Payoff caps, OI caps, and the Circuit Breaker
Overlay uses its native token OVL to pay out PnL if there is a loss, and burns OVL collateralized by the user (up to the extent of the loss) in case of a loss. While this mechanism bestows the protocol with benefits like not requiring market makers or the ability to open positions on nearly any scalar data stream, it also opens the protocol up to potential vulnerabilities caused by OVL inflation (especially in case of long-tail assets).
To counter these potential vulnerabilities, Overlay utilizes a risk framework that includes payoff caps, OI caps, and a circuit breaker mechanism.
Payoff caps (denoted as Cp) are a “per-position” limit on the PnL of each position. This is a static cap that will be determined by the DAO through a formal governance process and will be specific to each market on Overlay. With riskier/longer tail assets, governance could choose a lower cap.
In markets based on long tail price feeds, the payoff cap enables:
(i) the protocol to avoid a theoretically infinite payout on any particular position; and
(ii) the protocol to quantify the risk associated with each market in an automated fashion, based on the Cp determined by the DAO
Open Interest caps
Open Interest caps (OI caps or CQ are “per-market” caps that set a cut off or limit on the aggregate amount of open interest (on the long and short side) in Overlay markets. This static constant will vary from market to market, and will be determined by the community through governance. OI caps are required despite the existence of payoff caps as payoff caps may be bypassed by a user by opening multiple positions.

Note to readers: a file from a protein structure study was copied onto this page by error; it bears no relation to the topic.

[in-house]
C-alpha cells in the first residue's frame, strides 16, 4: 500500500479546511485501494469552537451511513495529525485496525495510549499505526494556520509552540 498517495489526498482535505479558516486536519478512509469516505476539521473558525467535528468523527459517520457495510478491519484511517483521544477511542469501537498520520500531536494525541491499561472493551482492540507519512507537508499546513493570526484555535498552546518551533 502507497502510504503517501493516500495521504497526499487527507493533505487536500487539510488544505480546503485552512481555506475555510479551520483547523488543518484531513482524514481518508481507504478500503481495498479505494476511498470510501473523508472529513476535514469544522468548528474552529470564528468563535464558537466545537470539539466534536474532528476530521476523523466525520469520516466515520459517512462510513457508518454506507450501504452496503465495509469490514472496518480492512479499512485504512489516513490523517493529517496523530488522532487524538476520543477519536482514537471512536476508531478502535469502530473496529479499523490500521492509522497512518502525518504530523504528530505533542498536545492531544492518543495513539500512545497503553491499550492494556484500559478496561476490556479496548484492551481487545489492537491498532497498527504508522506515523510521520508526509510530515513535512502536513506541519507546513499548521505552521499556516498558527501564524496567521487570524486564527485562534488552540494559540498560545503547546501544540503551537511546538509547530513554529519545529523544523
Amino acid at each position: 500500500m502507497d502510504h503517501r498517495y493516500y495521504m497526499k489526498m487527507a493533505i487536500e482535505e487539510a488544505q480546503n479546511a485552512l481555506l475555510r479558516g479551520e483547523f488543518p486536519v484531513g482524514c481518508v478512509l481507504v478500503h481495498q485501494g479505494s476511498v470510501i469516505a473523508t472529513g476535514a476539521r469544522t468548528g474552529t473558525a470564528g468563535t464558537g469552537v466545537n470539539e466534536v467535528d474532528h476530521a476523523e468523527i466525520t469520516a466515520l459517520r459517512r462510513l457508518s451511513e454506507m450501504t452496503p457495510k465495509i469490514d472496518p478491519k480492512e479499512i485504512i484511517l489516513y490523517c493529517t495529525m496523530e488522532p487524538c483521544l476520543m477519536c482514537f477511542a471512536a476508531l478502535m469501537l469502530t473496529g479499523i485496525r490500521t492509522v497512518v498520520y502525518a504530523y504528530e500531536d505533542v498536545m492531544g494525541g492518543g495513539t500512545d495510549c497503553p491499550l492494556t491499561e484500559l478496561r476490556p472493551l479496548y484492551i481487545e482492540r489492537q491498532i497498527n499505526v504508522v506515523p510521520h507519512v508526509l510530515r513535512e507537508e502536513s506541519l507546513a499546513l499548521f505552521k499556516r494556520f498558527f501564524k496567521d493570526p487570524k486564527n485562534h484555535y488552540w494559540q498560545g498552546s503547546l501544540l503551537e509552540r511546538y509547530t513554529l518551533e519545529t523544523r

Setting CQ through governance helps the protocol quantify inflation risk: the amount of OVL that the protocol will have to mint in case of a worst-case scenario for any given market. This hypothetical worst-case scenario involves the imbalance liability (the difference in OI between longs and shorts) being completely skewed towards one side of the market. Quantifying the per-market inflation risk (a function of CQ) in the worst-case scenario in an automated fashion allows the community to be aware of the risks posed to the protocol by the introduction of any new market.
The circuit breaker mechanism gives Overlay an extra layer of protection: it allows a market to cool off in case there have been large payouts (in the form of OVL printing) during the recent past.
Using CQ, the protocol calculates an expected inflation rate over a rolling period of time. If the actual inflation rate in this period exceeds the expected rate, CQ is adjusted to stem the inflation. CQ comes back to normal when the actual inflation rate nears the expected inflation rate.
The circuit breaker works by adjusting the per-market notional OI cap (CQ) for a particular period of time so as to limit the possible notional size of new positions offered by the market till the market cools down.
Last updated on Oct 18, 2022